Ireland is a small nation, with a current population of just over four million, less than many cities around the world. Yet the level of real participatory democracy and civil control residing in the hands of the Citizenry is less than in many of these cities, let alone in comparable nations. A Second Irish Republic must begin with the drafting of a new Constitution, one which would enshrine the theories of Social Justice through true participatory Democracy as the soul of the new State.

A Constitution is a contract between the Citizenry of a State on how they want to live with each other. It should not be something imposed upon them, rather it should be something that they themselves have a hand in drafting, framing and amending. Under the 1937 Constitution, amendments to the Constitution can only be proposed by the Oireachtas and submitted to the Citizenry for approval (Article 46.2 states: “Every proposal for an amendment of this Constitution shall be initiated in Dail Eireann as a Bill, and shall upon having been passed or deemed to have been passed by both Houses of the Oireachtas, be submitted by Referendum to the decision of the people in accordance with the law for the time being in force relating to Referendum”).

There is no current mechanism for the Citizenry themselves to propose alterations to the Constitution, a contract that ultimately governs almost all aspects of their interactions with each other. In this way the Citizenry themselves have been alienated from each other as an essential tool of dialogue, if not the core tool of dialogue between them on a national level, has been removed from their control. Any new Constitution must have provision for amendments to be initiated by the Citizenry outside the control and approval of the Oireachtas.

Under the 1937 Constitution, nomination of a candidate for the Presidency can be made by either twenty sitting members of the Oireachtas or by four or more local authorities. This provision could be extended to proposed amendments to the Constitution, with an amendment needing to be passed by the Oireachtas in the current manner, or be proposed by 2/3 of the local authorities. A method by which the Citizenry themselves could introduce a proposed amendment could be based around the California model that requires the signatures of 8% of the valid poll in the most recent gubernatorial election. When proposing amendments to a national, rather than a regional Constitution, perhaps a figure of 10% of the valid poll of the most recent national election would be more appropriate. On the basis of the total valid poll of 2,085,245 in the 2007 general election, a proposed Constitutional amendment submitted by the Citizenry in this manner would require 208,525 signatures, or roughly 5% of the current population of the State. Amending the Constitution should not be taken lightly, it should not be easy to do, but it should still be within the grasp of the Citizenry.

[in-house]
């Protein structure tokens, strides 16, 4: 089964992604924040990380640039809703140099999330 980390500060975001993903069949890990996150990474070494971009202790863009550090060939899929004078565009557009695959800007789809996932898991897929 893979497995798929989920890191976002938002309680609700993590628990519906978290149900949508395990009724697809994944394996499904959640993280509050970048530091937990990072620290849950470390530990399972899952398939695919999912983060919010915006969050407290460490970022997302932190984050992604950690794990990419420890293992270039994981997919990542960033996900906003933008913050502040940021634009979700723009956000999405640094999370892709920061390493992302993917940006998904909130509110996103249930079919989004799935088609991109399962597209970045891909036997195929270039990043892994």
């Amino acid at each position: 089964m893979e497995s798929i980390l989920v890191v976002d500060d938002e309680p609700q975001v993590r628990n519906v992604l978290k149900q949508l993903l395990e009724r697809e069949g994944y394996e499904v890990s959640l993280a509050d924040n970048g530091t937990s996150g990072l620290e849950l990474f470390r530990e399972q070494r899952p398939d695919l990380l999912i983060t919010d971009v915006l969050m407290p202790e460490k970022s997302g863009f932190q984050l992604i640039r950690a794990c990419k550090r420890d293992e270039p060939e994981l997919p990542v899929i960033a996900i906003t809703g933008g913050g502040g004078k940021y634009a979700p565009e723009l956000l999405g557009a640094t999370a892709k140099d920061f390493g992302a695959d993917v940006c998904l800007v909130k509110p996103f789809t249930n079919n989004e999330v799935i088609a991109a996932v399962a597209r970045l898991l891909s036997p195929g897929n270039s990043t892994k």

Before any Oireachtas reform can be attempted, before the 'special place of women' in the home can be erased from history, and before all references to national authority being derived from God can be removed to herald a true separation of Church and State, the Constitution of the nation must truly be of the people, by the people and for the people. Only when the ability of the Citizenry themselves to create, amend, approve and reject and in all aspects have complete ownership of their own social contract will the foundations of the State be strong enough for a nation based on social justice to be built.